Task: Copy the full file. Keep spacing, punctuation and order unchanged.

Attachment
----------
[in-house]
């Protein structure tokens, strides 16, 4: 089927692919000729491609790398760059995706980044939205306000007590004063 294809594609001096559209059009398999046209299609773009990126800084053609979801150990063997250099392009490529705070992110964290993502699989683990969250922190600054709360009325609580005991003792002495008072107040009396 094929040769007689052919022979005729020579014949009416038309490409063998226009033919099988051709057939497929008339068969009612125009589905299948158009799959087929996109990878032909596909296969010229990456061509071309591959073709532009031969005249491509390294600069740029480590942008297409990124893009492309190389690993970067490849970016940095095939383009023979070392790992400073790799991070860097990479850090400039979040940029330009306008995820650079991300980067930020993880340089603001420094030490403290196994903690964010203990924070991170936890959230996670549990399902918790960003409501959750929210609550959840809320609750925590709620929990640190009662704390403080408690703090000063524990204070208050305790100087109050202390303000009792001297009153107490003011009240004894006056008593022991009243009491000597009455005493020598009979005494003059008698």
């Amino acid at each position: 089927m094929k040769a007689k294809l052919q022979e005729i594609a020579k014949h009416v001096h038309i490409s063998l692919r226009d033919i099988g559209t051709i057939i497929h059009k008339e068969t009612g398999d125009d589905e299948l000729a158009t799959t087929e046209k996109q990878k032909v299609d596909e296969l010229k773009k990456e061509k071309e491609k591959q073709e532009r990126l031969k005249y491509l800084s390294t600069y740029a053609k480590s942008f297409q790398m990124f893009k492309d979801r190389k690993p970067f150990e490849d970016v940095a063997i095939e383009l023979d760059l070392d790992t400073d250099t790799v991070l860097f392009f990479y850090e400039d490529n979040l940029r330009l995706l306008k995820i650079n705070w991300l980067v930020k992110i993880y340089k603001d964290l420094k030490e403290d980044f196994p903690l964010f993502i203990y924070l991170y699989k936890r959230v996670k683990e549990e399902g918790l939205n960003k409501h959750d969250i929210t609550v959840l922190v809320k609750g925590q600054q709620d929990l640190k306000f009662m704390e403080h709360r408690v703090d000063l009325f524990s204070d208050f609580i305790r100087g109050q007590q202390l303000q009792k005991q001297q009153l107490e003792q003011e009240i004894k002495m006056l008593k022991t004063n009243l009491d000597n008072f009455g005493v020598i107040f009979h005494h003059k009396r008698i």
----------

[in-house]
């Protein structure tokens, strides 16, 4: 089927692919000729491609790398760059995706980044939205306000007590004063 294809594609001096559209059009398999046209299609773009990126800084053609979801150990063997250099392009490529705070992110964290993502699989683990969250922190600054709360009325609580005991003792002495008072107040009396 094929040769007689052919022979005729020579014949009416038309490409063998226009033919099988051709057939497929008339068969009612125009589905299948158009799959087929996109990878032909596909296969010229990456061509071309591959073709532009031969005249491509390294600069740029480590942008297409990124893009492309190389690993970067490849970016940095095939383009023979070392790992400073790799991070860097990479850090400039979040940029330009306008995820650079991300980067930020993880340089603001420094030490403290196994903690964010203990924070991170936890959230996670549990399902918790960003409501959750929210609550959840809320609750925590709620929990640190009662704390403080408690703090000063524990204070208050305790100087109050202390303000009792001297009153107490003011009240004894006056008593022991009243009491000597009455005493020598009979005494003059008698």
């Amino acid at each position: 089927m094929k040769a007689k294809l052919q022979e005729i594609a020579k014949h009416v001096h038309i490409s063998l692919r226009d033919i099988g559209t051709i057939i497929h059009k008339e068969t009612g398999d125009d589905e299948l000729a158009t799959t087929e046209k996109q990878k032909v299609d596909e296969l010229k773009k990456e061509k071309e491609k591959q073709e532009r990126l031969k005249y491509l800084s390294t600069y740029a053609k480590s942008f297409q790398m990124f893009k492309d979801r190389k690993p970067f150990e490849d970016v940095a063997i095939e383009l023979d760059l070392d790992t400073d250099t790799v991070l860097f392009f990479y850090e400039d490529n979040l940029r330009l995706l306008k995820i650079n705070w991300l980067v930020k992110i993880y340089k603001d964290l420094k030490e403290d980044f196994p903690l964010f993502i203990y924070l991170y699989k936890r959230v996670k683990e549990e399902g918790l939205n960003k409501h959750d969250i929210t609550v959840l922190v809320k609750g925590q600054q709620d929990l640190k306000f009662m704390e403080h709360r408690v703090d000063l009325f524990s204070d208050f609580i305790r100087g109050q007590q202390l303000q009792k005991q001297q009153l107490e003792q003011e009240i004894k002495m006056l008593k022991t004063n009243l009491d000597n008072f009455g005493v020598i107040f009979h005494h003059k009396r008698i």